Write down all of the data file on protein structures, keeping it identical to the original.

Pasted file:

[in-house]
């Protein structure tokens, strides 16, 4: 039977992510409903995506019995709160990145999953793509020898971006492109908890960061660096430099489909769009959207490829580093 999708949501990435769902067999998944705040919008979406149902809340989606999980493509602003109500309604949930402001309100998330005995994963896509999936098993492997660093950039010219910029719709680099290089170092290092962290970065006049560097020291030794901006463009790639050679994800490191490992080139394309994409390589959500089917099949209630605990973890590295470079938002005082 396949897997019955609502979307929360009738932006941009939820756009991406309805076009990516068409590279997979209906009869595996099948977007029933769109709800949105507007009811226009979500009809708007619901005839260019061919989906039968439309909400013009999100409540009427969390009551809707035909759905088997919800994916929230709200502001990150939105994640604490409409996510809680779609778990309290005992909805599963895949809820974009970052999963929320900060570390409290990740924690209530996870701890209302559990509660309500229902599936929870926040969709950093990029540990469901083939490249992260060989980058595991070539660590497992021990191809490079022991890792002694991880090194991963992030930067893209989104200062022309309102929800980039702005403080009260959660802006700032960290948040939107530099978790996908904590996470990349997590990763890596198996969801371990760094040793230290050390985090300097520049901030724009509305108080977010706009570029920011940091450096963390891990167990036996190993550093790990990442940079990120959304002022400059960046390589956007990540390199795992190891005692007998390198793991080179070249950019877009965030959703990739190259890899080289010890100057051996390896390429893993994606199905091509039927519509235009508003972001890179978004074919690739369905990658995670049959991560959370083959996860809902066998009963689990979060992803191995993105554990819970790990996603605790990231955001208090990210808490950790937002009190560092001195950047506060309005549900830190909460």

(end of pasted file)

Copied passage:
[in-house]
């Protein structure tokens, strides 16, 4: 039977992510409903995506019995709160990145999953793509020898971006492109908890960061660096430099489909769009959207490829580093 999708949501990435769902067999998944705040919008979406149902809340989606999980493509602003109500309604949930402001309100998330005995994963896509999936098993492997660093950039010219910029719709680099290089170092290092962290970065006049560097020291030794901006463009790639050679994800490191490992080139394309994409390589959500089917099949209630605990973890590295470079938002005082 396949897997019955609502979307929360009738932006941009939820756009991406309805076009990516068409590279997979209906009869595996099948977007029933769109709800949105507007009811226009979500009809708007619901005839260019061919989906039968439309909400013009999100409540009427969390009551809707035909759905088997919800994916929230709200502001990150939105994640604490409409996510809680779609778990309290005992909805599963895949809820974009970052999963929320900060570390409290990740924690209530996870701890209302559990509660309500229902599936929870926040969709950093990029540990469901083939490249992260060989980058595991070539660590497992021990191809490079022991890792002694991880090194991963992030930067893209989104200062022309309102929800980039702005403080009260959660802006700032960290948040939107530099978790996908904590996470990349997590990763890596198996969801371990760094040793230290050390985090300097520049901030724009509305108080977010706009570029920011940091450096963390891990167990036996190993550093790990990442940079990120959304002022400059960046390589956007990540390199795992190891005692007998390198793991080179070249950019877009965030959703990739190259890899080289010890100057051996390896390429893993994606199905091509039927519509235009508003972001890179978004074919690739369905990658995670049959991560959370083959996860809902066998009963689990979060992803191995993105554990819970790990996603605790990231955001208090990210808490950790937002009190560092001195950047506060309005549900830190909460």